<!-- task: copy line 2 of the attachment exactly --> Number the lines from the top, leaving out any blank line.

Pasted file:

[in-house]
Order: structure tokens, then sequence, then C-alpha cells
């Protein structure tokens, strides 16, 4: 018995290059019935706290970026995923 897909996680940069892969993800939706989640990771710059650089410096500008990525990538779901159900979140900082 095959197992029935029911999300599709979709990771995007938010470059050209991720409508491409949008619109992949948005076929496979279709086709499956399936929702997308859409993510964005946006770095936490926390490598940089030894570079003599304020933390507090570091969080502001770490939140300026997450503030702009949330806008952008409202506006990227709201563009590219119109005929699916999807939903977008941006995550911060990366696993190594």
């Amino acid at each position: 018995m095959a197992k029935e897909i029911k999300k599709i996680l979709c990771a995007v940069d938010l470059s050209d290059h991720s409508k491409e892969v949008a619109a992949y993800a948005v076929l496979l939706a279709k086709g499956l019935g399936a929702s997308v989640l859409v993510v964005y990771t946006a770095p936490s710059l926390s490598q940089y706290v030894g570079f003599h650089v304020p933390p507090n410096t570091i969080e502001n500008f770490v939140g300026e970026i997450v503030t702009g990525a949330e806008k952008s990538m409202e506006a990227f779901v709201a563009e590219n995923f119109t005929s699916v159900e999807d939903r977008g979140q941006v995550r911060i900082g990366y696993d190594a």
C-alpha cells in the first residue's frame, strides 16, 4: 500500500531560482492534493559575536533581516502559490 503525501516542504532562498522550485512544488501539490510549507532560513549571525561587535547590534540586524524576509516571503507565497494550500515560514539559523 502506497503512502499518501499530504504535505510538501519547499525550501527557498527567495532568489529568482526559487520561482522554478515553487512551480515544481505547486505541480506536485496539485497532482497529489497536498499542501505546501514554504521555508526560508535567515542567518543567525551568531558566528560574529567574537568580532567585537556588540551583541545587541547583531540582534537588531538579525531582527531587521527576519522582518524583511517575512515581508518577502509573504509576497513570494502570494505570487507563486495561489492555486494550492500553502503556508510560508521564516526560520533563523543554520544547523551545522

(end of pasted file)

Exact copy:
Order: structure tokens, then sequence, then C-alpha cells